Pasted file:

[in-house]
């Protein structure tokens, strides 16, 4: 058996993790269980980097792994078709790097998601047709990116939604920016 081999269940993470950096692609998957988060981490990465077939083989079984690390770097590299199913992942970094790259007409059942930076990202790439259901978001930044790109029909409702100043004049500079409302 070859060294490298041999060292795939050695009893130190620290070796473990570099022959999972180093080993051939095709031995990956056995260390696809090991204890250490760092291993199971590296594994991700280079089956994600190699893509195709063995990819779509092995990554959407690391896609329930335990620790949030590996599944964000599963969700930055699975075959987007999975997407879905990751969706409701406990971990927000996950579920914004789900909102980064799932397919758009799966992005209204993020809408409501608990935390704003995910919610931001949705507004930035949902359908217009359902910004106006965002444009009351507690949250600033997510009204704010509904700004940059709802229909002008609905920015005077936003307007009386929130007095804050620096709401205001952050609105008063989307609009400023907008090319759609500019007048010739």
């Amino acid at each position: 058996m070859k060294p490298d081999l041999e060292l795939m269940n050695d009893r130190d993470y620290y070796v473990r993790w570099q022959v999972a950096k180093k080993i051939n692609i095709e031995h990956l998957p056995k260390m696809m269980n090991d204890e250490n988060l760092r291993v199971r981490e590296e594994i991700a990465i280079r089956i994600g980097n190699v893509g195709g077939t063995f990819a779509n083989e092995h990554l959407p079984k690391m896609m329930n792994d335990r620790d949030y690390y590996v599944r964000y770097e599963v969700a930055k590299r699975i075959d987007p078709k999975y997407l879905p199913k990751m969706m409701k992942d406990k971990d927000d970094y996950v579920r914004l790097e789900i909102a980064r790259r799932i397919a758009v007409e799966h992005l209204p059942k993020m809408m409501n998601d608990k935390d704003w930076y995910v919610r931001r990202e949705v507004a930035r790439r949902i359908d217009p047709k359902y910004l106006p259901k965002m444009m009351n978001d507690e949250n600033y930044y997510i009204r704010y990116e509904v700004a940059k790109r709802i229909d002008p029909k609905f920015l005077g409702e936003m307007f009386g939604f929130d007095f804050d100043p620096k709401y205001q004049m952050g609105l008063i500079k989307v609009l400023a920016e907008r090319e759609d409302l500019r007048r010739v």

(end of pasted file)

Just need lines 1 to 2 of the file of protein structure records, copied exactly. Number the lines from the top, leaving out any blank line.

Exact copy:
[in-house]
């Protein structure tokens, strides 16, 4: 058996993790269980980097792994078709790097998601047709990116939604920016 081999269940993470950096692609998957988060981490990465077939083989079984690390770097590299199913992942970094790259007409059942930076990202790439259901978001930044790109029909409702100043004049500079409302 070859060294490298041999060292795939050695009893130190620290070796473990570099022959999972180093080993051939095709031995990956056995260390696809090991204890250490760092291993199971590296594994991700280079089956994600190699893509195709063995990819779509092995990554959407690391896609329930335990620790949030590996599944964000599963969700930055699975075959987007999975997407879905990751969706409701406990971990927000996950579920914004789900909102980064799932397919758009799966992005209204993020809408409501608990935390704003995910919610931001949705507004930035949902359908217009359902910004106006965002444009009351507690949250600033997510009204704010509904700004940059709802229909002008609905920015005077936003307007009386929130007095804050620096709401205001952050609105008063989307609009400023907008090319759609500019007048010739």